Monday, July 20, 2009

I Sing the Mighty Power of God

"So," our guitar player said at the next rehearsal, "it turns out my first MRI was a false alarm." His aorta is not dilated, though he still needs to be treated for a blockage. He offered this matter-of-factly -- and our usual group does not have the same charismatic flavor as last time -- but nevertheless attributed the results to the power of prayer.

And why wouldn't he? While the doctor's impression is that the first test was simply mis-read, and nobody is freaking out over a "miraculous" healing, the simple truth for my guitar player is our prayer was answered. Ever the skeptic, I find myself wondering: if God was going to take the trouble to heal my friend's aorta, was it too much too ask for the blockage to be taken care of, too?

As we listen to this story, our accepted role is to affirm this narration of divine providence. "Yes," we say, "that's right." "Mm-hmm." There is a kind of gnostic quality to this exchange: we are in the know. It may look like a simple case of a misread MRI, but the doctor doesn't know that this man was prayed for. Doctors and others with their scientific, rational explanations don't know what's really going down. The story and our affirmations play a part in a larger system of mutual reinforcement. For me to bring up my aorta vs. blockage rejoinder would be a serious breach of linguistic ethics, a violation of code.

My guitar player's experience could be narrated a number of different ways, some of which might make more sense than others but none of which can claim the final say on the "really real." I can't claim with absolute certainty that, ultimately, this was mere coincidence and the prayer had nothing to with it. My friend can't prove that it was all a God thing. But how he narrates this to himself, and to his church family, must take into account both the shared belief of the group and the fact that he was prayed for. Attributing the outcome to the power of prayer makes perfect sense within that system.

So does prayer itself, of course. I had prayed earlier that night, as part of my duties in running the rehearsal. I actually enjoy praying out loud, because prayer is, for me, a kind of oral poetry. I don't say this dismissively or even all that cynically. Prayer, even if there is no discernable outcome (or one expected) is itself a part of that system. Praying to the Christian God (in Jesus' name, of course) marks us as Christians in much the same way that saying the Pledge of Allegiance marks us as Americans.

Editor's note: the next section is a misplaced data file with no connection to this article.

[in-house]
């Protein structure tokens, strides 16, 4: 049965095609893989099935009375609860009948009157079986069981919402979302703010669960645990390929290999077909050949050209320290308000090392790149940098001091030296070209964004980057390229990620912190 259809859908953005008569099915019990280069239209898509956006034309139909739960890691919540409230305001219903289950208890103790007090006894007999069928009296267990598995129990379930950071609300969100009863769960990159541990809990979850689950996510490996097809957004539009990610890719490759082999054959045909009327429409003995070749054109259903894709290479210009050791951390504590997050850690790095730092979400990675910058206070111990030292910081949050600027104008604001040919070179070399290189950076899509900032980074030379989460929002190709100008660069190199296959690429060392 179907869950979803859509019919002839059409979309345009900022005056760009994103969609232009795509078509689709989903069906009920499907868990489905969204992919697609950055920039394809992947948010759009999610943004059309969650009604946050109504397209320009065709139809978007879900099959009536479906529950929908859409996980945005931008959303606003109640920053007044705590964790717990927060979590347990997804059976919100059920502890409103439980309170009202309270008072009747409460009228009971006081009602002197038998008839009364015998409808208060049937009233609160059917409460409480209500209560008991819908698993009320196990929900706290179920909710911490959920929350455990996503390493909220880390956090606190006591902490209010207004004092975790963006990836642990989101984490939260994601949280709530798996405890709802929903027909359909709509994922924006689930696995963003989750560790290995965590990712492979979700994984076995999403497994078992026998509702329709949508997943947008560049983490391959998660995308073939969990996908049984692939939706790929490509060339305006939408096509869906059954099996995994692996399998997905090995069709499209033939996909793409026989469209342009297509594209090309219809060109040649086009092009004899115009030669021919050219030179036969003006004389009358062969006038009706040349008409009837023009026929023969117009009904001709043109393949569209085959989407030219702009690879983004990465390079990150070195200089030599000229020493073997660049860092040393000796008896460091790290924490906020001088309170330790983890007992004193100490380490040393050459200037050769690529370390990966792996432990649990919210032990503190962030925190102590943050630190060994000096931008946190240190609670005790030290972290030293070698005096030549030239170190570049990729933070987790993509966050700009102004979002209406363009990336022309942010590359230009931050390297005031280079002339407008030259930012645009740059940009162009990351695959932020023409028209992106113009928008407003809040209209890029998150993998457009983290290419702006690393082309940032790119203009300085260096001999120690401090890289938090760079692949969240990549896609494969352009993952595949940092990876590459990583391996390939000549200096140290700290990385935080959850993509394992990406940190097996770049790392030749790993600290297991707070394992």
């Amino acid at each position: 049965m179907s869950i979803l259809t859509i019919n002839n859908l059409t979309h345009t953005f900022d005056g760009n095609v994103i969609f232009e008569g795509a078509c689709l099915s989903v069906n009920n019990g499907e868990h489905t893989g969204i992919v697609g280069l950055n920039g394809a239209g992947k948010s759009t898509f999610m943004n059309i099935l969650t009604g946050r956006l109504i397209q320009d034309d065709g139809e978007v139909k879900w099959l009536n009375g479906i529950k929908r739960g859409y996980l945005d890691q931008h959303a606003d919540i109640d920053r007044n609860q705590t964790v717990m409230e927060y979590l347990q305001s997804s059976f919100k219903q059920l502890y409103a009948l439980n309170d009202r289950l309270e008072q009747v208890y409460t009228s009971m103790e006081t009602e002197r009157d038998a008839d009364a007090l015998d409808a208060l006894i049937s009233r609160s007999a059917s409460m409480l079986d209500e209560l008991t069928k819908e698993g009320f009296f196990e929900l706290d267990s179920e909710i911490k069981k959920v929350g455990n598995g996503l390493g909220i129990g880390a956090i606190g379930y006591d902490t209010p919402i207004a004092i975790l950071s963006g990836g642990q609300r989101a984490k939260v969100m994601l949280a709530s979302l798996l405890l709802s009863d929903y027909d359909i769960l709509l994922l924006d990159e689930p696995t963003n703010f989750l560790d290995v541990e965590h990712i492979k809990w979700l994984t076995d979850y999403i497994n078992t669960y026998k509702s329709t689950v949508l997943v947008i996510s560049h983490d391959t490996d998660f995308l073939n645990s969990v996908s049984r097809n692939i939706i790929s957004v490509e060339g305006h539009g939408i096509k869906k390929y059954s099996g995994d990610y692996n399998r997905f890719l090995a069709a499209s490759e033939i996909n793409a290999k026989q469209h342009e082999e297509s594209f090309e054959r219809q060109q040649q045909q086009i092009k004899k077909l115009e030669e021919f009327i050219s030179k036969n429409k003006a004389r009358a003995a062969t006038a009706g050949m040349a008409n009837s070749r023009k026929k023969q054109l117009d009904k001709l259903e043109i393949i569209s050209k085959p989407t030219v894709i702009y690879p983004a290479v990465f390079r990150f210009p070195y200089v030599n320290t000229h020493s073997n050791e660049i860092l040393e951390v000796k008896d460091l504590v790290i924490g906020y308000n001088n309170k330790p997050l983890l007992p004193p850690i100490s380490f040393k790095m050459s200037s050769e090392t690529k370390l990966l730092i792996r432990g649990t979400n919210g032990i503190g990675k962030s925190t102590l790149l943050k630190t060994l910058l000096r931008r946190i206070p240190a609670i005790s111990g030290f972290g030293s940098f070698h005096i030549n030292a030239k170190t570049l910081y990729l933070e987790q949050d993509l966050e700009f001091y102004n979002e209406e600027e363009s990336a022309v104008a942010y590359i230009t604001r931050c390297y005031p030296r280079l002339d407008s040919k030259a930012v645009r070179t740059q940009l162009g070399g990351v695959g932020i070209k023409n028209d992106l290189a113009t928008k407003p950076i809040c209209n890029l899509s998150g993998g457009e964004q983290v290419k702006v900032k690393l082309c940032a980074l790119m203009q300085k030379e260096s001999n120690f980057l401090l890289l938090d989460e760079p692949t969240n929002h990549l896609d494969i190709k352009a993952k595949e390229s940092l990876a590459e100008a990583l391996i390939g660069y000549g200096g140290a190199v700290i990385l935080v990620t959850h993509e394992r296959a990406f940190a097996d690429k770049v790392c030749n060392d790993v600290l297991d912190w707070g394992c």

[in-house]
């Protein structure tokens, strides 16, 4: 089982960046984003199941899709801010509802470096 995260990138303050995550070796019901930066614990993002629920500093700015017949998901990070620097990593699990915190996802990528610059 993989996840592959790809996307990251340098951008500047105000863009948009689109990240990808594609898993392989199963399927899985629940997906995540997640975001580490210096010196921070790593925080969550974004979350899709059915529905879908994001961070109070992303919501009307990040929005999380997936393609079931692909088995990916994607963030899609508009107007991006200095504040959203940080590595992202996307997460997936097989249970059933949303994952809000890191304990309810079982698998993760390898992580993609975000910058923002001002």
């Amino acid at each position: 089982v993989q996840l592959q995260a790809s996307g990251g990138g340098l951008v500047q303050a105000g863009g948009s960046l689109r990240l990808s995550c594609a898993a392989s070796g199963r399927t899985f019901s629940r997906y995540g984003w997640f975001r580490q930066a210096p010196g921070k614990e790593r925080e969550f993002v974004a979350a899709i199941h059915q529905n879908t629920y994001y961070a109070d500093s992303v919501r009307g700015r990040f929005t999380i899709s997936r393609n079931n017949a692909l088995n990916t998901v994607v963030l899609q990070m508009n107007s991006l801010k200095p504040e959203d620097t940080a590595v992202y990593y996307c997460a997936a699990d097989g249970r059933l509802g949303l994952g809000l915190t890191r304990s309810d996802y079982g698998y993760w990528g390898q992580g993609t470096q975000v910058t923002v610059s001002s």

But there's more to it than that. The Pledge is more liturgy than discourse (which is not to deny that liturgy itself is discourse), resembling the Creed more than anything else, and mine was not a liturgical prayer. I declared our thankfulness for being called and being allowed to play music. I prayed that God would be pleased with the offering of our talent, time and effort. I prayed for a blessing on our rehearsal, and that our voices and instruments might join the saints and angels in a song begun before creation.

What I meant, beyond playing my prescribed role, is that I hoped we would settle down and not be scattered, that we might have a good and productive rehearsal, that we might have some sense of a greater purpose that impels us to do well. That we might listen to one another. If we were a sports team, and not a church music group, I might have given a pep talk. And I could have just said those things, or given a pep talk, but to do so would fail to take into account the collective belief of the group and our shared experience of faith. For me to invoke a common vocabulary of faith by praying is no more cynical, I submit, than ordering in French at a Paris café, especially if you happen to be fluent in French.

Of course that analogy breaks down. But I don't think it's as simple as thinking I'm just praying insincerely in order to not blow my cover, or as a mockery of Christian prayer, which is certainly not my intention. I pray because prayer is part of what makes us Christian. I pray because I genuinely desire the things I pray for. I pray because I don't claim to know, ultimately, what prayer does and doesn't do. I pray because I'm not in charge.

Still, I don't always know how to act when faced with the faith of others. And the sort of thing I just wrote is pretty much what goes through my head, which of course I can't say out loud.

"Well," I said eventually, genuinely happy for my friend's good news, "how about that."

Tuesday, July 7, 2009

Standing in the Need of Prayer

"I need prayer," our guitar player said as we wrapped up a rehearsal the other night. Apparently his aorta is dilated to (if I heard correctly) 3 or 4 times its normal size, and he's having an MRI to confirm the findings. If confirmed, he could be facing open-heart surgery. Understandably frightened, he turned to his friends and his faith for comfort. Our church is not terribly charismatic -- they're Presbyterians, for God's sake -- but this particular crew was. There's a bit of self-selection to that; we had planned an anomalously gospel-oriented service, and once again I'm involved by virtue of being the only resident gospel piano player (and also by virtue of being a staff member who can maintain a certain element of quality control). Anyway, the upshot is that the deck was stacked on the Pentecostal side that night.

"Well," said our bass player matter-of-factly, "we need to lay hands on you." And we did. There was definitely some namin'-and-claimin' going on. Satan was bound, and demons cast out. Victory was proclaimed. The doctors would, we declared, be astounded and mystified at the healing that took place that very night.